My Mortgage Blog

The question of the year - what can we expect from the Calgary Real Estate Market in 2020?

This week I was fortunate to attend the CREB (Calgary Real Estate Board) 2020 Forecast, as I do each year. I've been asked a few times this week what the outlook was. The Coles' Notes version: cautious optimism that we will see stability in the market this year.

For the full forecast details, go to the CREB.com.

I know, not much to get excited about ... or is there?

Looking back at 2019

Last year we saw sales improve but prices dropped more than expected. What changed? Mortgage rates came down and we saw job growth. However, sales didn't increase in the Calgary Real Estate market enough to offset inventory levels. As a result, prices fell.

The 2019 story also changed depending on what price point you were looking at. Sales increased seven per cent in properties valued under $500,000. Properties over $500,000 saw a nine per cent drop in sales. So what fuelled the increase in properties under $500,000?

More people were working last year than in 2014, but the composition has changed. We are seeing the return of scientific/technical jobs, but at lower salaries. This is good news for industries competing for these resources. Prior to 2014/15, oil and gas was able to attract top candidates for all positions because the salary differential was often times significant. Now that salaries in oil and gas are more in line with other industries, it's a fair fight.

What can we expect in 2020?

We expect sales to continue to improve in the Calgary Real Estate market, but are likely to continue to see prices fall until inventory levels come down. So if you were expecting to see an improvement in prices in 2020, don't hold your breath.

The expectation is that there will be modest economic growth - ie. if Trans Mountain Pipeline is built, this will help to get increase the barrels we can move into the market. This will lead to job growth.

In 2019 Calgary the only region in Alberta to see employment growth. Calgary saw a four per cent increase in employment growth while the majority of the province experienced negative employment growth.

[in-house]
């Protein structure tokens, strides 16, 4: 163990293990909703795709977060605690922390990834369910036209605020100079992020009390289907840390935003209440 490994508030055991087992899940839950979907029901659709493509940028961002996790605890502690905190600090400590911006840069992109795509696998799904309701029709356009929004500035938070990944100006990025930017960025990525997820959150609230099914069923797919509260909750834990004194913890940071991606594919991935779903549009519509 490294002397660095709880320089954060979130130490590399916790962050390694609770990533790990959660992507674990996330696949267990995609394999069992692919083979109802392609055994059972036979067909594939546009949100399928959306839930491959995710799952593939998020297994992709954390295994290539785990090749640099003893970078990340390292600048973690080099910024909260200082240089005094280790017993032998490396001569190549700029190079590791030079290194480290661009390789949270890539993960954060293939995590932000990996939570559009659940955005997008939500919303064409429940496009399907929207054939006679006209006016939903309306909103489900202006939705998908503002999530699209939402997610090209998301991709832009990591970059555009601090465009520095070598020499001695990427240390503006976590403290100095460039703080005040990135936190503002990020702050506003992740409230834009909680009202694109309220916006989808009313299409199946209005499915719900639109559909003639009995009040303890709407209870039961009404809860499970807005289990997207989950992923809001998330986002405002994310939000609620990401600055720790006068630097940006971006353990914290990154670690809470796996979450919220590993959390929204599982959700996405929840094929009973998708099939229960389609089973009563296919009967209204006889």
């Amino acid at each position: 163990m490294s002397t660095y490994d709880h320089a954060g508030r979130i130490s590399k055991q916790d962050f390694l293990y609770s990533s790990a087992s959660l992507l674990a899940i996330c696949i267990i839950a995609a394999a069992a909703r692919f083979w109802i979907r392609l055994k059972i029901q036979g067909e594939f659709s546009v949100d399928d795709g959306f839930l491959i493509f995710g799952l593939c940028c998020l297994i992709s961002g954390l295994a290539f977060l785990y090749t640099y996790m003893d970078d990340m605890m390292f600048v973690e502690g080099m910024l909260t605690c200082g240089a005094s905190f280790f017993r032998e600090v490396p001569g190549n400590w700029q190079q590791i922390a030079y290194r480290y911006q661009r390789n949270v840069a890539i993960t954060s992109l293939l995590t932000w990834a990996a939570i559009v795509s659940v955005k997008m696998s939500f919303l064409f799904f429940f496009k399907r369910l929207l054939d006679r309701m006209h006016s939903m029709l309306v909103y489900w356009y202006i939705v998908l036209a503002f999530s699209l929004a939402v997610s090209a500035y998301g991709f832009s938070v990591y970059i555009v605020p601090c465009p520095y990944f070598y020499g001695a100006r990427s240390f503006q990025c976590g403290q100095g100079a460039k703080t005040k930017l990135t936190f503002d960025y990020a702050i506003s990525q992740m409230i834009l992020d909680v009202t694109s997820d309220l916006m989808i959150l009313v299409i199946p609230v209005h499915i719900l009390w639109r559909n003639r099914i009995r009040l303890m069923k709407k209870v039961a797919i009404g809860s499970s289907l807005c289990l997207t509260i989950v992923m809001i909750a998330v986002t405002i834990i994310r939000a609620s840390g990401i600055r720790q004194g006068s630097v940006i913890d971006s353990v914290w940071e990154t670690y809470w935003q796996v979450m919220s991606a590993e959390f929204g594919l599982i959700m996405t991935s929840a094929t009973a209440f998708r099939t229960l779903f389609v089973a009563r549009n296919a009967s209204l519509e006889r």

Believe it or not, this could be a good thing. In 2014/15 Calgary was the first municipality to be hard hit with job cuts. Perhaps this is the pendulum swinging back, with Calgary first to see an uptick.

The strong job growth from 2019 is expected to flow into 2020 and help drive demand in Real Estate.

Another determining factor for demand in the Calgary Real Estate market is population growth. There are still more people moving to Calgary than leaving, but growth has slowed.

What will mortgage rates do this year?

We saw mortgage rates rocket up in the last month of 2018 and into January 2019. Higher rates definitely put the breaks on the market. Luckily we then saw rates drop from their high of approximately four per cent down to a low of 2.49% in late summer/early fall.

We have seen rates increase again in the last six weeks, but more recently we've seen a few lenders start to drop rates slightly. Lenders are responding to the changes in the Bond Yield and we're not seeing significant decreases there, so we're not expecting fixed rates to drop to the same extent they did in 2019.

We are, however, experiencing an atypical rate environment. The gap between the best fixed-rate mortgages and the best variable-rate mortgages has fallen to multi-decade lows. Not bad for those who like the security of a fixed rate!

So why are variable rates and shorter term mortgages priced higher than a five-year fixed? Bond yields took a dive starting at the end of 2018, which eventually caused the huge rate drop I spoke of in 2019, causing the spread between fixed and variable rates to plunge. This is called an inverted yield cycle.

An inverted yield cycle, for those who want to know, is when long-term debt instruments have a lower yield than short-term debt instruments.

Inverted yield aside, they are forecasting low-growth and low-inflation for the Canadian economy in 2020. This means the bond market should remain stable and keep fixed rates in and around where they are today.

As for variable rates? We may see the Bank of Canada cut its overnight rate (the rate that Prime is based on) this year despite their seeming reluctance. However, without the huge discounts off Prime, variable rates will not be able to compete with fixed rates in the coming year.

And then there's the stress test

Do we expect changes to the stress test in 2020? Well my fingers are crossed!

I think the Liberal Government heard Canadians and lobby groups when they voiced their opinion over the stress test. There are elements - like the rate used for qualification - that are completely arbitrary. There were plenty of discussion about this leading up to the election.

The qualification rate is based on the Bank of Canada Benchmark rate which is the average of the big five banks posted rate. So the big banks are setting the qualifying rate? Simply put, yes.

I know what you're thinking and no, it doesn't make any sense to me either.

But we have some hope that the Government is willing to revisit the stress test in 2020. We anxiously await any announcements on this front and will share the news as soon as we hear anything.

I also have hope that they will bring back 30 year amortizations for insured mortgages. I think this is a longer shot, but hope nonetheless.